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How to Control Codling Moth on Apple Trees

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The codling moth is the inspiration for cartoons that depict an apple with a cutesy worm poking through it. In real life, the codling moth larva is a serious pest on apple, pear and English walnut trees. It chews its way to the fruit core or young walnut meats, making both fruits and nuts inedible; damaged nuts usually fall from the tree well before maturity. After it takes up residence inside, the codling moth larva lives in the fruit for three weeks, stuffing itself with the apple’s flesh. Once it becomes an adult, it crawls back out into the world -- falling off the tree before climbing up the tree trunk to form a cocoon and await transformation into a moth. Begin by controlling the codling moth with natural nontoxic options. If they fail, try synthetic chemicals.

  • The codling moth is the inspiration for cartoons that depict an apple with a cutesy worm poking through it.
  • After it takes up residence inside, the codling moth larva lives in the fruit for three weeks, stuffing itself with the apple’s flesh.

Examine your trees for signs of larvae holes weekly. If larvae are eating your apples or pears you’ll see some crumbly brownish-red plant material -- which the larvae excrete from their orifices as they digest fruit -- around holes on fruit skin. Pick and discard all apples that appear infested to interrupt the moth's reproduction cycle. In addition, remove fallen fruit off the ground.

Hang codling moth traps in the apple tree in early spring, to know when codling moths are active. Traps have pheromones -- chemical substances that animals produce and release to attract a mate -- that lure unsuspecting codling moths looking for romance. Once inside, the insects get stuck to the trap’s sticky bottom. Use two traps per tree, and place them on the tree’s highest branches. Scrape the dead moths off the trap bottoms once a week to keep the sticky area exposed. Replace the bottom with a new one every month.

  • Examine your trees for signs of larvae holes weekly.
  • If larvae are eating your apples or pears you’ll see some crumbly brownish-red plant material -- which the larvae excrete from their orifices as they digest fruit -- around holes on fruit skin.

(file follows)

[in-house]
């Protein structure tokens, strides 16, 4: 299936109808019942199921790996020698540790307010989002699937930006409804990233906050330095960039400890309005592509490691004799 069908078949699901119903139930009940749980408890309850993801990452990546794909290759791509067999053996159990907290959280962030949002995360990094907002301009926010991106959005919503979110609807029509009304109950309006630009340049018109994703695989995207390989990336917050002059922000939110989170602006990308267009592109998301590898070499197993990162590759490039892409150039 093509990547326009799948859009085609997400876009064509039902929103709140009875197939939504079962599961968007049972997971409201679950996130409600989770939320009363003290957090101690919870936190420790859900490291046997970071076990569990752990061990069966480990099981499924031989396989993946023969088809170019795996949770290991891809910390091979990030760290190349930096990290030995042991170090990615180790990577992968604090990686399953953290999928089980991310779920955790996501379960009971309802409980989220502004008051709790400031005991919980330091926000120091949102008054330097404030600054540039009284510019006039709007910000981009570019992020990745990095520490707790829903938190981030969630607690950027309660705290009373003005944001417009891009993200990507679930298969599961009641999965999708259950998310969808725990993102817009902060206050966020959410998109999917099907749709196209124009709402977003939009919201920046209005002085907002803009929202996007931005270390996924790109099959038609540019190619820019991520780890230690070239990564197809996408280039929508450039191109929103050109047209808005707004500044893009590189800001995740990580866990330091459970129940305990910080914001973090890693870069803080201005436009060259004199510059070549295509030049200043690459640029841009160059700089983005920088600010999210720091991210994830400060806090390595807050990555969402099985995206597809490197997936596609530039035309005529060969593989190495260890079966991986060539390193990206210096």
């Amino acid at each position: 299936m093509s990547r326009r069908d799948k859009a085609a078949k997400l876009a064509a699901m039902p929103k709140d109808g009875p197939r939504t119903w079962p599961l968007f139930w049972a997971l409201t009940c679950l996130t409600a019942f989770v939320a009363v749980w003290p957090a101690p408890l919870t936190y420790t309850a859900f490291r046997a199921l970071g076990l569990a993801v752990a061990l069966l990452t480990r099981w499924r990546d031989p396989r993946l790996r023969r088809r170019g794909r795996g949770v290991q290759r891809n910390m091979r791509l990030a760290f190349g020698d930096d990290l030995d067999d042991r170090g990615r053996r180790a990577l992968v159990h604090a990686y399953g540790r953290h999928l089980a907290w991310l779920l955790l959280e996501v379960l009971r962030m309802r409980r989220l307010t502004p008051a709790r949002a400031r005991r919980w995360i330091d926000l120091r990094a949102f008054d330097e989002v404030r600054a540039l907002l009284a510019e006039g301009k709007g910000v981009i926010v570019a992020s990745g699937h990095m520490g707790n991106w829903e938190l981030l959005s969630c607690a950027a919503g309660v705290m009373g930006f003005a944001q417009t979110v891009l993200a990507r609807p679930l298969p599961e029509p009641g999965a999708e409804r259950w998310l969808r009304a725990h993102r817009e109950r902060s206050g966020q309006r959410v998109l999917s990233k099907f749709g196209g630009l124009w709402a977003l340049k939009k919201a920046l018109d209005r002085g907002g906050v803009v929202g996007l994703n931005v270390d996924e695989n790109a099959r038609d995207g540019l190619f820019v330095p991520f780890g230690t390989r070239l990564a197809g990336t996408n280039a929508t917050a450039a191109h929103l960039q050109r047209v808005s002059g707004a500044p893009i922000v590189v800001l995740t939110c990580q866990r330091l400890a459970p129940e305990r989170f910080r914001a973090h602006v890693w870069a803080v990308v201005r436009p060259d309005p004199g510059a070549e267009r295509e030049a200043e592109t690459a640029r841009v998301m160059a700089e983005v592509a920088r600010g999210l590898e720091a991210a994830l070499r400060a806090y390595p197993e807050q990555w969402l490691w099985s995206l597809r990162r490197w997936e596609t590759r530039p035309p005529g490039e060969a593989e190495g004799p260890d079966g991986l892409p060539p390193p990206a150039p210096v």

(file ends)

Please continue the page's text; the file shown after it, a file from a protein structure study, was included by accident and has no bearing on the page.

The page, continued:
Measure the tree trunk and branches, and cut pieces of corrugated cardboard the right size to wrap around them. Install the cardboard collars tightly around the tree’s limbs and trunk in May or later (depending on the moth's life cycle in your area). Use heavy-duty duct tape to keep these covers in place. Don’t staple them to the wood as other pests might find their way into the tree through the holes left. Unable to reach the bark, the codling moth larva will weave its cocoon on the cardboard. Once this happens, remove and discard the trunk and branch collars.

Spray your apple tree with an insecticide that contains phosmet, if needed. Treat the plant with it every two weeks. Begin to spray two weeks after the pheromone trap catches its first moth.

  • Measure the tree trunk and branches, and cut pieces of corrugated cardboard the right size to wrap around them.
  • Install the cardboard collars tightly around the tree’s limbs and trunk in May or later (depending on the moth's life cycle in your area).

Tip

Encourage birds, at least during larvae season, because they will pluck worms from tree bark and eat them enthusiastically.

Traps work best for isolated apple, pear and walnut trees.

Some early maturing varieties of apples and pears are resistant to codling moths, due to crop timing.

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